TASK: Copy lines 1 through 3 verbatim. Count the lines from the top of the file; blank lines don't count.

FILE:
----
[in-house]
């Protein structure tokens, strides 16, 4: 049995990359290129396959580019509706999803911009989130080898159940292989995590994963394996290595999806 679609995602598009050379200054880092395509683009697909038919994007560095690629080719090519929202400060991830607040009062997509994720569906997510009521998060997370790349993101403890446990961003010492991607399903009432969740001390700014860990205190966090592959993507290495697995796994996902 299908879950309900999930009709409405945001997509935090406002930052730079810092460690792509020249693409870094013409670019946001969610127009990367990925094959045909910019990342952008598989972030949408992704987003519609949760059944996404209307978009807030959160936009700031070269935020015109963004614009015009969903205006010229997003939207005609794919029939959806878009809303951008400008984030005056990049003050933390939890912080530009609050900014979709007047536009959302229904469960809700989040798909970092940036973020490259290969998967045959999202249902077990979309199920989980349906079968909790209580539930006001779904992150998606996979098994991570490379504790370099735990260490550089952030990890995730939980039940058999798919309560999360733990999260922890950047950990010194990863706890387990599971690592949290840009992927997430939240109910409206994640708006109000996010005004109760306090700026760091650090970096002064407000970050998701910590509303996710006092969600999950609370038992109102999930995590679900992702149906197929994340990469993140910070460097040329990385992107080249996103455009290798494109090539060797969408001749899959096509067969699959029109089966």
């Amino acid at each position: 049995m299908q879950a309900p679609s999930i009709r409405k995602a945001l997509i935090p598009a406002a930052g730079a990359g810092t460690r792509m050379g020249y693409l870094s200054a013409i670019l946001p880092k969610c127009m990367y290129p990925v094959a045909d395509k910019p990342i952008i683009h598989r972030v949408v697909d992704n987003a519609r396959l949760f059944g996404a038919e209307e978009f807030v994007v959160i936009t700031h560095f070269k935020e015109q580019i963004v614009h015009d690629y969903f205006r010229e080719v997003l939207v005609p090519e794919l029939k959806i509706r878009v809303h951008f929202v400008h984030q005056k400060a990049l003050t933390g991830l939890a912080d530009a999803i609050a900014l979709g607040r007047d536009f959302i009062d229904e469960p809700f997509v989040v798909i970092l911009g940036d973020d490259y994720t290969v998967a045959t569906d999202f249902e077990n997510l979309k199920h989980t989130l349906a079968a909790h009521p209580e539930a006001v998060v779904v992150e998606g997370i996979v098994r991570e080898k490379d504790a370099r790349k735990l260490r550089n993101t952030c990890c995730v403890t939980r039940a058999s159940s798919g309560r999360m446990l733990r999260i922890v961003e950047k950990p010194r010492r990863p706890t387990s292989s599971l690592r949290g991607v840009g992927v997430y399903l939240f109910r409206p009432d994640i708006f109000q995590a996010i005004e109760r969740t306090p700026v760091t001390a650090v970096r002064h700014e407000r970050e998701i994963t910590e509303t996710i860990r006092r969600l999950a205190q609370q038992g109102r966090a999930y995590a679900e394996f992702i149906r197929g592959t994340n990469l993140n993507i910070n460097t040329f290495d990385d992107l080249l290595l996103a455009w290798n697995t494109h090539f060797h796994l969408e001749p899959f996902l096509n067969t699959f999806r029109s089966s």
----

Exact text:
[in-house]
């Protein structure tokens, strides 16, 4: 049995990359290129396959580019509706999803911009989130080898159940292989995590994963394996290595999806 679609995602598009050379200054880092395509683009697909038919994007560095690629080719090519929202400060991830607040009062997509994720569906997510009521998060997370790349993101403890446990961003010492991607399903009432969740001390700014860990205190966090592959993507290495697995796994996902 299908879950309900999930009709409405945001997509935090406002930052730079810092460690792509020249693409870094013409670019946001969610127009990367990925094959045909910019990342952008598989972030949408992704987003519609949760059944996404209307978009807030959160936009700031070269935020015109963004614009015009969903205006010229997003939207005609794919029939959806878009809303951008400008984030005056990049003050933390939890912080530009609050900014979709007047536009959302229904469960809700989040798909970092940036973020490259290969998967045959999202249902077990979309199920989980349906079968909790209580539930006001779904992150998606996979098994991570490379504790370099735990260490550089952030990890995730939980039940058999798919309560999360733990999260922890950047950990010194990863706890387990599971690592949290840009992927997430939240109910409206994640708006109000996010005004109760306090700026760091650090970096002064407000970050998701910590509303996710006092969600999950609370038992109102999930995590679900992702149906197929994340990469993140910070460097040329990385992107080249996103455009290798494109090539060797969408001749899959096509067969699959029109089966």
């Amino acid at each position: 049995m299908q879950a309900p679609s999930i009709r409405k995602a945001l997509i935090p598009a406002a930052g730079a990359g810092t460690r792509m050379g020249y693409l870094s200054a013409i670019l946001p880092k969610c127009m990367y290129p990925v094959a045909d395509k910019p990342i952008i683009h598989r972030v949408v697909d992704n987003a519609r396959l949760f059944g996404a038919e209307e978009f807030v994007v959160i936009t700031h560095f070269k935020e015109q580019i963004v614009h015009d690629y969903f205006r010229e080719v997003l939207v005609p090519e794919l029939k959806i509706r878009v809303h951008f929202v400008h984030q005056k400060a990049l003050t933390g991830l939890a912080d530009a999803i609050a900014l979709g607040r007047d536009f959302i009062d229904e469960p809700f997509v989040v798909i970092l911009g940036d973020d490259y994720t290969v998967a045959t569906d999202f249902e077990n997510l979309k199920h989980t989130l349906a079968a909790h009521p209580e539930a006001v998060v779904v992150e998606g997370i996979v098994r991570e080898k490379d504790a370099r790349k735990l260490r550089n993101t952030c990890c995730v403890t939980r039940a058999s159940s798919g309560r999360m446990l733990r999260i922890v961003e950047k950990p010194r010492r990863p706890t387990s292989s599971l690592r949290g991607v840009g992927v997430y399903l939240f109910r409206p009432d994640i708006f109000q995590a996010i005004e109760r969740t306090p700026v760091t001390a650090v970096r002064h700014e407000r970050e998701i994963t910590e509303t996710i860990r006092r969600l999950a205190q609370q038992g109102r966090a999930y995590a679900e394996f992702i149906r197929g592959t994340n990469l993140n993507i910070n460097t040329f290495d990385d992107l080249l290595l996103a455009w290798n697995t494109h090539f060797h796994l969408e001749p899959f996902l096509n067969t699959f999806r029109s089966s």